Sure enough, the two refugees are, in fact, Crazy Murdering Murderfaces, and they proceed to attempt to murderfacedly murder our intrepid heroes. They do keep Tom alive, though, as there's a bounty on his head. Also, unbeknownst to them, Matt and Dan have both survived, as they weren't in the shot sleeping bags. Why neither of the Murderfaces noticed the lack of blood, who can say.

In Chinatown, Kadar comes to check up on Lexi – what is Kadar's doctorate in, incidentally? He seems to be omniscientific, at home with engineering, quantum physics, chemistry and medicine. He also appears to have drank the Cherry Fanta, as he and Lourdes talk about how inspiring Lexi is. I'm wondering right now if one of her powers over people is indoctrination, ala Mass Effect's Reapers. 

Even Lourdes wants to know what your doctorate is in, Kadar.

She's also running an impossibly high temperature, and as she pleads with Anne to help her (Anne, as an actual doctor of medicine, unlike Lourdes who was only a med student and Kadar who seems to be a doctor of literally everything, is probably the best equipped for this, but even she's no miracle worker), she starts convulsing.

(Hal and Shaq's plan goes off pretty much without a hitch. As Pope and Sara are involved, I found it vexing. You know, I'd be fine with Sara on her own: Sara isn't really the problem here, except for her rant at Hal last episode. It's Pope I don't like, and so far Sara just seems like a prop for his character, which is a hell of a waste of an Academy Award winning actress.)

On the trail of Tom, Dan is trying to be reassuring and Matt is going a little bit – well, a little bit evil. Dan gives him a very long speech that doesn't sink in at all. Meanwhile, Tom is pointing out the flaws in the Murderface Brothers' plans. There's a brief scuffle, and then they tie him up while Murderface Senior goes to meet with the Espheni. Tom engages in some prolonged but ineffective psychological warfare.

Dan and Matt are in position to shoot Murderface Junior now, and Matt wants to take the shot as part of his new evil schtick. While Dan lets him, Matt's unable to, and thus that particular character arc is wrapped up.

Matt's actor seems to really be breaking out. Poor guy. Poor make-up team.

As Anne interrogates Gandalf, Maggie and Ben have a – ugh – romantic moment. It's mercifully interrupted by pain, as Anne's torture of Gandalf is transferred to Ben, who screams about a flower. Maggie rushes to stop Anne, who somehow knows what he means by this. 

I approve of this moment being interrupted by torture.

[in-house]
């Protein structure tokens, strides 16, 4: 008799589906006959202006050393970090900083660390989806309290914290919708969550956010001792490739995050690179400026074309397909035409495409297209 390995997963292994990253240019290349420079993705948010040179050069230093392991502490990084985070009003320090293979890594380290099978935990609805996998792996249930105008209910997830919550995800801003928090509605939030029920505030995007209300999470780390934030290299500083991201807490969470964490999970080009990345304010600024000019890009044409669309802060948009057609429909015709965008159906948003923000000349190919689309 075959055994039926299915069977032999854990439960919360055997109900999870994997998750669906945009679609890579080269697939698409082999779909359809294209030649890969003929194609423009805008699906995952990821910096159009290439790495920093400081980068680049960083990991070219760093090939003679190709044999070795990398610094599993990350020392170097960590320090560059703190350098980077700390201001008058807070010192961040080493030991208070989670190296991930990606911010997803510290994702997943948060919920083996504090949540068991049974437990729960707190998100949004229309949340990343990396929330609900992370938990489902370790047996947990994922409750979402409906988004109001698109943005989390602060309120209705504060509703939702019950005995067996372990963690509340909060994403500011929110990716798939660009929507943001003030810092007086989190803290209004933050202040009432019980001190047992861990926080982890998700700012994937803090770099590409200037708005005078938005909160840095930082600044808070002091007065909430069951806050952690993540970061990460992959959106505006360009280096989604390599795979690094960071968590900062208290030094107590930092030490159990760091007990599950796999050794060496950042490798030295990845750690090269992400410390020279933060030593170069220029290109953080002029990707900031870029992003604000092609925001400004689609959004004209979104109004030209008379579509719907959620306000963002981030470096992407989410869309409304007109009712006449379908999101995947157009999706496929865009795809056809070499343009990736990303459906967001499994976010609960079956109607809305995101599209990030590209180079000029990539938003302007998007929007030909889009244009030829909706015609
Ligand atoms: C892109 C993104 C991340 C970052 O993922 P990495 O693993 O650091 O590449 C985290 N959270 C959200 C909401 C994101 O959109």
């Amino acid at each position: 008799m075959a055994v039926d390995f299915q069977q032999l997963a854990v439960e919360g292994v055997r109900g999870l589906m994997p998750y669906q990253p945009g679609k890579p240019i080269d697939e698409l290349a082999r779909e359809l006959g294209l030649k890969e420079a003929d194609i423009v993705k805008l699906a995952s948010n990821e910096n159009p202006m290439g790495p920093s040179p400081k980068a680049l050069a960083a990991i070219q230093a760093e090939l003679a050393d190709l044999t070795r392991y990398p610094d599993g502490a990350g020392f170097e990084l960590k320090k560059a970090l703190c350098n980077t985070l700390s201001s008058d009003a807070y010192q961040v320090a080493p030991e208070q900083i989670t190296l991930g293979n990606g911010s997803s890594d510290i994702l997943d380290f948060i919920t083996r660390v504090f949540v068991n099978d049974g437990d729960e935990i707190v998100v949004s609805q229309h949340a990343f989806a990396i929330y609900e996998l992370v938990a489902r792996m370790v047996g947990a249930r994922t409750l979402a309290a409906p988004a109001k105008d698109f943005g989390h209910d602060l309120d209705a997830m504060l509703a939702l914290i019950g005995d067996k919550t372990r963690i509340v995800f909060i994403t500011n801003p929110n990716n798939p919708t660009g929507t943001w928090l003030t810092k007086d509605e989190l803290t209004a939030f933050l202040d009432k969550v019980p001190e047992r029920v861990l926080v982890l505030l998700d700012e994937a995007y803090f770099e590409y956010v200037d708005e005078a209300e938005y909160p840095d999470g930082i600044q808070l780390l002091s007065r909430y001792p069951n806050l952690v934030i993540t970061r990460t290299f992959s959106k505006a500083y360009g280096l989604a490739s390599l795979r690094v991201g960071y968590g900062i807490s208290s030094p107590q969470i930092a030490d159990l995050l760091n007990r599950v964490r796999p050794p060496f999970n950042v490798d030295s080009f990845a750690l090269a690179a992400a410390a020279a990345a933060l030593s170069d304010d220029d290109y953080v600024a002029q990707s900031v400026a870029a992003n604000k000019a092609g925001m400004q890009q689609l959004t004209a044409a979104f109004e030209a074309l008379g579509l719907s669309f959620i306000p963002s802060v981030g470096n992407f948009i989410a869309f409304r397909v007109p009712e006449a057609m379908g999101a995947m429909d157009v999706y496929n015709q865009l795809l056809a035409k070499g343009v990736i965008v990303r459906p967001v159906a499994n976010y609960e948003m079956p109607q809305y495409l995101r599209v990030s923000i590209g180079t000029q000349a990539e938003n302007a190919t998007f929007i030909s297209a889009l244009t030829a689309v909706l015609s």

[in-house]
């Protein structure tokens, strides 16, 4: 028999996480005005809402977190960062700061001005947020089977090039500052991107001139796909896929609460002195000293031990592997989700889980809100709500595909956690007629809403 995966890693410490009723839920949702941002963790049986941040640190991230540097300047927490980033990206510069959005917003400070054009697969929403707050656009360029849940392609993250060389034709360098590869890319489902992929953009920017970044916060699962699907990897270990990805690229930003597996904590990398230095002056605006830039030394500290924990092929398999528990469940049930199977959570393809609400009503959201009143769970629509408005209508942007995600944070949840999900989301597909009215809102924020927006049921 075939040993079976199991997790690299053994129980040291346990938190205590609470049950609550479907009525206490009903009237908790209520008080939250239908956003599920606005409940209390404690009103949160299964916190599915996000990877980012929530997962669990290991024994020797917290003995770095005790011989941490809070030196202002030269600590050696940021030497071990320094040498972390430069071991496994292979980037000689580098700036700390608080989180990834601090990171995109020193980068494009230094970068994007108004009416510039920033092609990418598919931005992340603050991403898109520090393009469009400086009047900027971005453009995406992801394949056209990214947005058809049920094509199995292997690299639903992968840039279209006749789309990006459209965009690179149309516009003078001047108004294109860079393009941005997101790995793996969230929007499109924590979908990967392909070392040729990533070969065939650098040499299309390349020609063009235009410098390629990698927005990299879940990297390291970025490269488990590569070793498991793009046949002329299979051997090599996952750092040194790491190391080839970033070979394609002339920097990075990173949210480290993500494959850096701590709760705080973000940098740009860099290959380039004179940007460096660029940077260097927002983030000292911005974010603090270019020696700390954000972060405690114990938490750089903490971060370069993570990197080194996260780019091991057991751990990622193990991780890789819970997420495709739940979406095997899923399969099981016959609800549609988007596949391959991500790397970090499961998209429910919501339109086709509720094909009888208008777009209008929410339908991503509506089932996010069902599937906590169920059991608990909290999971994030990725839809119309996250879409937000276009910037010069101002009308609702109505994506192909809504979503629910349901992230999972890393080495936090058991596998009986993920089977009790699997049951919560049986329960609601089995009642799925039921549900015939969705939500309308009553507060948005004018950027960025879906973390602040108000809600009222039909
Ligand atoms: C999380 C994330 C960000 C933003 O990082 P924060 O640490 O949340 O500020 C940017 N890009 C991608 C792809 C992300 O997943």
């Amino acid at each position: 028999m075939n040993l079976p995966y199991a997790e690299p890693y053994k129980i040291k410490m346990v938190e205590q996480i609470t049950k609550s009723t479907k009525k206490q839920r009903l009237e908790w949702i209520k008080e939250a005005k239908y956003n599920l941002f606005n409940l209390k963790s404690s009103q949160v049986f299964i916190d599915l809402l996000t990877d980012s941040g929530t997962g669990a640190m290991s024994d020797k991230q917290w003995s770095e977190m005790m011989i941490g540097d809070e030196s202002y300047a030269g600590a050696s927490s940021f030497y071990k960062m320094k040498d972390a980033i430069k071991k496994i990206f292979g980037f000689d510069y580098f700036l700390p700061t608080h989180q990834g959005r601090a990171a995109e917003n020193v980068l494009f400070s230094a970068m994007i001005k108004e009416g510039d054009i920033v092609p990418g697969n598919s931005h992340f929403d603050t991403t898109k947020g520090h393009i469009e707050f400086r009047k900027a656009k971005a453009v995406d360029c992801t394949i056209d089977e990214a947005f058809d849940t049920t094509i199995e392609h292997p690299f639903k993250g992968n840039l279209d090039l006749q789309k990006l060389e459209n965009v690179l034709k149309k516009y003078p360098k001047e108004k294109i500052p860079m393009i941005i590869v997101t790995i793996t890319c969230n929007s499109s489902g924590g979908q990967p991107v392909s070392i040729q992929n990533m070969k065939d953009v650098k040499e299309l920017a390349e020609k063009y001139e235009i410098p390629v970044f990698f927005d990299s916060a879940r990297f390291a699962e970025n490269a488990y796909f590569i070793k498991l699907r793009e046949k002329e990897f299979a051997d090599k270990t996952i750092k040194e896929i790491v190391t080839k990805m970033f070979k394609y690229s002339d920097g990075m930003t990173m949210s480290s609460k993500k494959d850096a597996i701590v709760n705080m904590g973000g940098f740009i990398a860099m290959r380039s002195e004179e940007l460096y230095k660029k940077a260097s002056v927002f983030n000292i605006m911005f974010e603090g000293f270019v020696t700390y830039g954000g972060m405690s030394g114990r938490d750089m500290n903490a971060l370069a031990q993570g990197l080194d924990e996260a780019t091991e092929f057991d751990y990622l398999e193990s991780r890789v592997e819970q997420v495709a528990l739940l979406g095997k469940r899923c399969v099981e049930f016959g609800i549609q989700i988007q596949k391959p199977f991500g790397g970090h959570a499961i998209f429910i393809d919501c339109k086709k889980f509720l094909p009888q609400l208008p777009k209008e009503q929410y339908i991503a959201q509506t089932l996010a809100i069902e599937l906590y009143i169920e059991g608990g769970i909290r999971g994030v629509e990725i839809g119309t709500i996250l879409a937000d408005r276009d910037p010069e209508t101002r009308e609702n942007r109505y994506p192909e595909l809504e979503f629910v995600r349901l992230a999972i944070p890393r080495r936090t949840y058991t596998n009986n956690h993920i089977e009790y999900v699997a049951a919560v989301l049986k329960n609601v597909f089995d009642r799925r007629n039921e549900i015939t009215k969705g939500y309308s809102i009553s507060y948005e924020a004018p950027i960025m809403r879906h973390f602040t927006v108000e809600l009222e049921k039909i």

Meanwhile, Murderface Senior returns, and after a little prompting it's revealed that he sold out Murderface Junior's children to the Espheni to save himself. Naturally, Junior shoots him. As he's about to turn his gun on Tom, he's shot from behind by Dan 'Takes His Sweet Time' Weaver.

Hal, Shaq and company are on their way to Chinatown again, having used a computer module from the mech to gets a view of where all the patrols are. Dingaan, who is apparently more genre savvy than Hal despite having been in the series for less than a quarter of the time, points out that the 'safe zone' probably isn't safe. Meanwhile, in Chinatown, Anne feeds Lexi a tea made from the flower she showed her last episode, and Lexi begs Anne not to hurt Gandalf again, something Anne says she cannot do. Ominously, Lexi remarks that she never wanted to choose between the two of them.

Whee, computers.
Tom and Matt share a heartwarming moment where Tom explains that the nature of family isn't one of blood or genetics, but instead looking out for each other. This becomes very shortly relevant, as Anne discovers that Gandalf has been released, and when she asks Lexi why she did this, Lexi explains that Gandalf is also her father. Whether she means in the sense of genetics – although as we know from Anne's flashbacks, that is certainly the case – or also in the sense of 'he cares for me as a father would', has yet to be revealed.

This episode was a bit underwhelming, to be honest. Apart from Tom's psychological attacks on Murderface Junior, there weren't really any of the Mind Wars the title promised us, but more than that, it felt like filler. Nothing was really achieved this episode: Last episode, Hal and company were on their way to Chinatown, and this episode, they're still on their way to Chinatown. Last episode, Tom, Matt and Dan were going to meet up with Hal, and this episode, they're still doing that. Last episode, Gandalf was captured, and this episode, he was freed, but without having given them any useful information or revealed anything about the plot.


So, an underwhelming fifth episode. Not bad, just a bit – slow, and a bit fillerish. But next week, we hit our halfway mark, and with luck they have something big planned for it.